From Mental Floss:
From the outside, Elena del Peral seems to be like any other high-achieving college senior. She goofs around the campus quad of Massachusetts’ Curry College with her classmates and posts pictures on Facebook of birthday drinks with girlfriends. She holds a philanthropic job at a childhood cancer foundation and is on the dean’s list. She’s friendly, bright, and fit. Outwardly, perhaps the most provocative thing about her is that she’ll wear both a Yankees cap and a Red Sox jersey at the same time—a peacemaker among the long-standing rivals.
But beneath her cap is one remarkable mind. Elena del Peral has only half a brain.
She was born with very severe epilepsy which not only destroyed the left side of her brain but greatly compromised the functioning of the right side via the corpus callosum that join the two.
At age six, del Peral underwent a battery of tests including MRIs, EEGs, and CAT scans. A team including neurologists and neurosurgeons pored over the results. They said her condition fit the criteria for a rare surgery that seemed radical but had yielded promising results in the past for people like her. It was called a hemispherectomy: “hemisphere,” half the brain; “-ectomy,” surgically removing it. In short, they wanted to remove half of Elena’s brain.
“Language sets up shop by age two, three, and four, at which time we are learning how to speak,” Dr. Weiner says. “When the area that controls language is damaged, it can move. The earlier the insult, the more likely it is to move—the more plasticity.” That’s what happened in del Peral’s case. The left side of her brain was damaged in the womb, so language and motor function shifted to the right side before she was even born. At the time of her surgery, the left side of her brain, the source of her epilepsy, was doing more harm than good. More.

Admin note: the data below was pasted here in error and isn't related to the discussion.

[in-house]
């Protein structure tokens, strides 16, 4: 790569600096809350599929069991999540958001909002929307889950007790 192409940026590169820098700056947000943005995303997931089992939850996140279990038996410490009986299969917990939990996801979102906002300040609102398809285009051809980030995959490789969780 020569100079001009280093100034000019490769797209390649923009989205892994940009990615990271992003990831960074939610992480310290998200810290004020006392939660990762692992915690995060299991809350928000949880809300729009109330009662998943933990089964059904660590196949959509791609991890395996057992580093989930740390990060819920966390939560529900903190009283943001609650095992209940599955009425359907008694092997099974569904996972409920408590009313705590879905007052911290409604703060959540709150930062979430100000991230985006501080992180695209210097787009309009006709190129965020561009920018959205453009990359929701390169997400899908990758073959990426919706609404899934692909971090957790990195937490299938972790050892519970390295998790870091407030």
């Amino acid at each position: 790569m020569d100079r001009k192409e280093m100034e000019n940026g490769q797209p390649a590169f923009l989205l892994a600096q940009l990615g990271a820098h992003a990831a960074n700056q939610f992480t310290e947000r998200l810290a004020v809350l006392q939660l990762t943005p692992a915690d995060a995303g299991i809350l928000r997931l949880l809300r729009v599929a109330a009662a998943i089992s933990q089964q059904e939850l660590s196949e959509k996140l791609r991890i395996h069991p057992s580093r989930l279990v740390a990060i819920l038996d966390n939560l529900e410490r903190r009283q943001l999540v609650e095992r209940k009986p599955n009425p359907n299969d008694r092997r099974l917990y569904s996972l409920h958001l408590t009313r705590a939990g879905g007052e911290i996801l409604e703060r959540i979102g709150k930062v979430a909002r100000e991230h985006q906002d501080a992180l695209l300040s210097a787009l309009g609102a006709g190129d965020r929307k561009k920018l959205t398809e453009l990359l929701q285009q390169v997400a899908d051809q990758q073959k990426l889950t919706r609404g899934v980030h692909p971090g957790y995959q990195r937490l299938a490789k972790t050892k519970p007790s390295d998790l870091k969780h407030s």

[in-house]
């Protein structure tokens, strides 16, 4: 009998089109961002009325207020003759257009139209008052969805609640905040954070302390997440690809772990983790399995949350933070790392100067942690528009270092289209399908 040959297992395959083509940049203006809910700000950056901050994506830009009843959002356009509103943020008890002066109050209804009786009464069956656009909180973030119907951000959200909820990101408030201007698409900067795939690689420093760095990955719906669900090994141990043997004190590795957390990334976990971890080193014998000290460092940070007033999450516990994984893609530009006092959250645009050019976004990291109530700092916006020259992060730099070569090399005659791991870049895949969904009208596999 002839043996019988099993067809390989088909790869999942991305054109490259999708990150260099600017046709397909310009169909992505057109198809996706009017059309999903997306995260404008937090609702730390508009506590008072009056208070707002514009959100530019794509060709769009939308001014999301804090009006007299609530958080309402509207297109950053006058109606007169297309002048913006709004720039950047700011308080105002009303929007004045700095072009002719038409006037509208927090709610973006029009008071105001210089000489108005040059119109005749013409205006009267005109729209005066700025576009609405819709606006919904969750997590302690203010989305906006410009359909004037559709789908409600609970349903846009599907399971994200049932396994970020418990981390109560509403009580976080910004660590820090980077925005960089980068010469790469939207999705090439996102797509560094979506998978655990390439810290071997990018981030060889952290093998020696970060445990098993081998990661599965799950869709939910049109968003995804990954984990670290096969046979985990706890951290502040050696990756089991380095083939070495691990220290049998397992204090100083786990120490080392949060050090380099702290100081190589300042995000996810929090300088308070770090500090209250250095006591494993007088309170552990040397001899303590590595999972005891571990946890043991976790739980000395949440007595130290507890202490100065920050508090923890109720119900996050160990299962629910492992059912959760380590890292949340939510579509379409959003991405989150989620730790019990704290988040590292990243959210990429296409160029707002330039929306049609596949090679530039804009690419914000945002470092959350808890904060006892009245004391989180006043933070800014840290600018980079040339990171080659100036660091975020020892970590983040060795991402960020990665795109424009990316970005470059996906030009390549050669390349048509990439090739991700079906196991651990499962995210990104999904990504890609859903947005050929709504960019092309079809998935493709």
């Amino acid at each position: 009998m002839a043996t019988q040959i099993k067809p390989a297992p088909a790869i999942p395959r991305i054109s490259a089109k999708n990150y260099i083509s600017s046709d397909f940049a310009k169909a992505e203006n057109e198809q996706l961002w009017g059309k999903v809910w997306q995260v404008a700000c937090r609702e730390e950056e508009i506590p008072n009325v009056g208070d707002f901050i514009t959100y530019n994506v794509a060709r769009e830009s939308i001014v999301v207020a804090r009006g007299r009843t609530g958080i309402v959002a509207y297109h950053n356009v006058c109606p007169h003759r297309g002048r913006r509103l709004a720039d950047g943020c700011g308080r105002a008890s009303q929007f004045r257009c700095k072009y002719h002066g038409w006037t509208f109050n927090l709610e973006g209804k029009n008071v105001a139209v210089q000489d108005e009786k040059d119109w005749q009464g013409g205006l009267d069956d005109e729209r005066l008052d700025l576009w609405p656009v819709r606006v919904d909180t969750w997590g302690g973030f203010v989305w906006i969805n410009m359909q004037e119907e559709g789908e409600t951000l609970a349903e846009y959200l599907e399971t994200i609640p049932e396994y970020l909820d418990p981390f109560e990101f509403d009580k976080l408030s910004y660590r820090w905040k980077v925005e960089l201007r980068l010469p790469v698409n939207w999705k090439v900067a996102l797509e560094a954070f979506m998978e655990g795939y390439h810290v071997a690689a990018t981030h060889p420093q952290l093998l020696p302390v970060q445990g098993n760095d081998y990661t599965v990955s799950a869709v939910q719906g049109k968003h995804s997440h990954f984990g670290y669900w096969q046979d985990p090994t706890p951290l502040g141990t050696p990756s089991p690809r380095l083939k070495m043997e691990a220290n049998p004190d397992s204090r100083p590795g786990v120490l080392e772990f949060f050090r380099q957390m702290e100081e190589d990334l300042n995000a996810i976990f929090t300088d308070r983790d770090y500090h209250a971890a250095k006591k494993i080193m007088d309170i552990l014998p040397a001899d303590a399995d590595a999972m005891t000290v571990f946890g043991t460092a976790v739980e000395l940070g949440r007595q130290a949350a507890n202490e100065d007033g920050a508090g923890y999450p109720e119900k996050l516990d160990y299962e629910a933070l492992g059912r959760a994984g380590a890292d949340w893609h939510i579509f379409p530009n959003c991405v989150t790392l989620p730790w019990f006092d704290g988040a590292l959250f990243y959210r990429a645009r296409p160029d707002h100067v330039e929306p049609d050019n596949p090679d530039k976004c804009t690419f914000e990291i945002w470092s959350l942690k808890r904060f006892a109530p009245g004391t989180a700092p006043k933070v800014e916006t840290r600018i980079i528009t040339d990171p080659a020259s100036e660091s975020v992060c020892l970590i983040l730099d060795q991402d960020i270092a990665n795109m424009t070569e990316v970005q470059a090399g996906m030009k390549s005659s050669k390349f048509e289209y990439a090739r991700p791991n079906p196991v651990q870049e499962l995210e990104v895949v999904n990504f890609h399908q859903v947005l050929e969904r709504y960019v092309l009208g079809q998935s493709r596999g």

She must wwork harder than other students to succeed but reportedly gets good marks.
Incidentally, this radical surgery is not done as much any more, as the same results can be achieved simply by disconnecting the non-functioning part of the brain and removing really bad sections, leaving the hole to fill up with spinal fluid.
Another interesting case: Largely brain absent man functions normally
Because metaphysical naturalism is just plain wrong. The situation is not even as rare as supposed; just not diagnosed in the past.
Some other examples here:
First, there are not-easily-reducible anomalies. For example, the man rendered significantly brain-absent in an accident who achieved a remarkable recovery. And the normal 88-year-old man whose brain had never had a connection between the two halves (corpus callosum). Other patients with conditions as anomalous as his may function normally but never present themselves for a brain scan. These cases warn us that a brain is not just a material object like a car, and a mind is not just an illusion it creates. – “Neuroscience Tried Wholly Embracing Naturalism, But Then the Brain Got Away” More.
See also: The human mind, the skinny
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